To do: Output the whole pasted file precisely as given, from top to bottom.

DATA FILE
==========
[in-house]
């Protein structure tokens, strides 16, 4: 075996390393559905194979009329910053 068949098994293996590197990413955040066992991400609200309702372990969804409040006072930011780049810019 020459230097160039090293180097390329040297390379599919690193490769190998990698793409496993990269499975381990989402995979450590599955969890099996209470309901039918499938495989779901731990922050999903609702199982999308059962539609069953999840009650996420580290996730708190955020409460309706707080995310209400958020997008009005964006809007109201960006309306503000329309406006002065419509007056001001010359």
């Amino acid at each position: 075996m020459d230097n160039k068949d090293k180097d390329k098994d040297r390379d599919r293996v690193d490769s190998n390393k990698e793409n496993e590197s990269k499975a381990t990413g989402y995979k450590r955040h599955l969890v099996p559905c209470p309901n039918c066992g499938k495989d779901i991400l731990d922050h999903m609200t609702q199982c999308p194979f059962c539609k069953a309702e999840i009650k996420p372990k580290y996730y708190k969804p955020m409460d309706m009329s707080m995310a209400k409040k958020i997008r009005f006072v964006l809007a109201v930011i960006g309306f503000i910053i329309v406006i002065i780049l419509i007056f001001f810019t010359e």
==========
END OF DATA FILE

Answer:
[in-house]
């Protein structure tokens, strides 16, 4: 075996390393559905194979009329910053 068949098994293996590197990413955040066992991400609200309702372990969804409040006072930011780049810019 020459230097160039090293180097390329040297390379599919690193490769190998990698793409496993990269499975381990989402995979450590599955969890099996209470309901039918499938495989779901731990922050999903609702199982999308059962539609069953999840009650996420580290996730708190955020409460309706707080995310209400958020997008009005964006809007109201960006309306503000329309406006002065419509007056001001010359």
């Amino acid at each position: 075996m020459d230097n160039k068949d090293k180097d390329k098994d040297r390379d599919r293996v690193d490769s190998n390393k990698e793409n496993e590197s990269k499975a381990t990413g989402y995979k450590r955040h599955l969890v099996p559905c209470p309901n039918c066992g499938k495989d779901i991400l731990d922050h999903m609200t609702q199982c999308p194979f059962c539609k069953a309702e999840i009650k996420p372990k580290y996730y708190k969804p955020m409460d309706m009329s707080m995310a209400k409040k958020i997008r009005f006072v964006l809007a109201v930011i960006g309306f503000i910053i329309v406006i002065i780049l419509i007056f001001f810019t010359e």